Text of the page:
Andrew Bailey just issued a warning to everyone holding Bitcoin.
The Bank of England governor-designate, who begins his term on March 16, 2020 and who served as the bank’s deputy governor from April 2013 to July 2016, took a hard stance against Bitcoin (BTC) in a new speech on Wednesday before the U.K. Parliament.
Bailey echoes other outspoken crypto critics like legendary investor Warren Buffett, economist Nouriel Roubini and gold supporter Peter Schiff who have warned investors against owning Bitcoin. Bailey initially equated buying Bitcoin with gambling in an interview with BBC’s Newsnight in December of 2017, calling it “a very volatile commodity in terms of its pricing.”
Now, the central banker is doubling down on his skepticism of the digital asset, saying it has zero intrinsic value.
“There’s no guarantee of the value of Bitcoin… If you want to buy Bitcoin, be prepared to lose all your money. If you want to buy it, fine, but understand what you’ve got. It has no intrinsic value. It may have extrinsic value but it has no intrinsic value. That’s one point. It hasn’t caught on.”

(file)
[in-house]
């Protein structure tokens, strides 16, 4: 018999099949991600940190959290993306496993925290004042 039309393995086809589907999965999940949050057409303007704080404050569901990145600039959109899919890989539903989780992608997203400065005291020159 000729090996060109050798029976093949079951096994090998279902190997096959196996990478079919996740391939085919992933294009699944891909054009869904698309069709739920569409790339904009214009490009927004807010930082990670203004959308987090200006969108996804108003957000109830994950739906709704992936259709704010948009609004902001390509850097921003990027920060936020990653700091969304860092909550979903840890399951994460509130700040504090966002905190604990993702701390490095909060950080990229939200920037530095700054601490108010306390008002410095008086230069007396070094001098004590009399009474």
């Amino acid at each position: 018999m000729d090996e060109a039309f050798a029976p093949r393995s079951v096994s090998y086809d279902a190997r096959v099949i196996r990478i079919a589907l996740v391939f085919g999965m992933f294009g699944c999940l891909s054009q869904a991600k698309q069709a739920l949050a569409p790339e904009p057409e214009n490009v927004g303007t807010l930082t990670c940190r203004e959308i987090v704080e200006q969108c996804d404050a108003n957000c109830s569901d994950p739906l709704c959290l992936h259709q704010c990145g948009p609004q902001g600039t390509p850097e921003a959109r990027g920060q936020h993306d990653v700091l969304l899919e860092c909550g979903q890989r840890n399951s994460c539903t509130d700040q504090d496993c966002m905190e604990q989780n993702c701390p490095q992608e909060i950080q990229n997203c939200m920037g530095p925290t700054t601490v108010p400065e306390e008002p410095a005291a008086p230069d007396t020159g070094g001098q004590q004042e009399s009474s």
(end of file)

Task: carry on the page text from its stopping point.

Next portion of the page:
BREAKING: The Bank of England governor-designate, Andrew Bailey, says those holding bitcoin should "be prepared to lose all of your money" and "bitcoin has not caught on much"
ok banker pic.twitter.com/eu4bolovWf
— Blockfolio (@blockfolio) March 4, 2020
His remarks follow a recent report from the Bank for International Settlements (BIS) that analyzes the impact that virtual currencies, including Bitcoin, may have on the world of finance.
According to the report, the technology behind cryptocurrency is groundbreaking, and central banks are “increasingly exploring the desirability and feasibility of establishing their own peer-to-peer systems through digital currencies.”
“The most transformative option for improving payments is a peer-to-peer arrangement that links payers and payees directly and minimises the number of intermediaries. Many peer-to-peer arrangements use distributed ledger technology (DLT).
Whereas account-based systems record transactions in a central ledger, DLT systems record transactions in multiple places at the same time, resulting in a decentralised, synchronised ledger. Examples that have garnered attention in recent years include Bitcoin and so-called “stablecoin” initiatives like Libra.”
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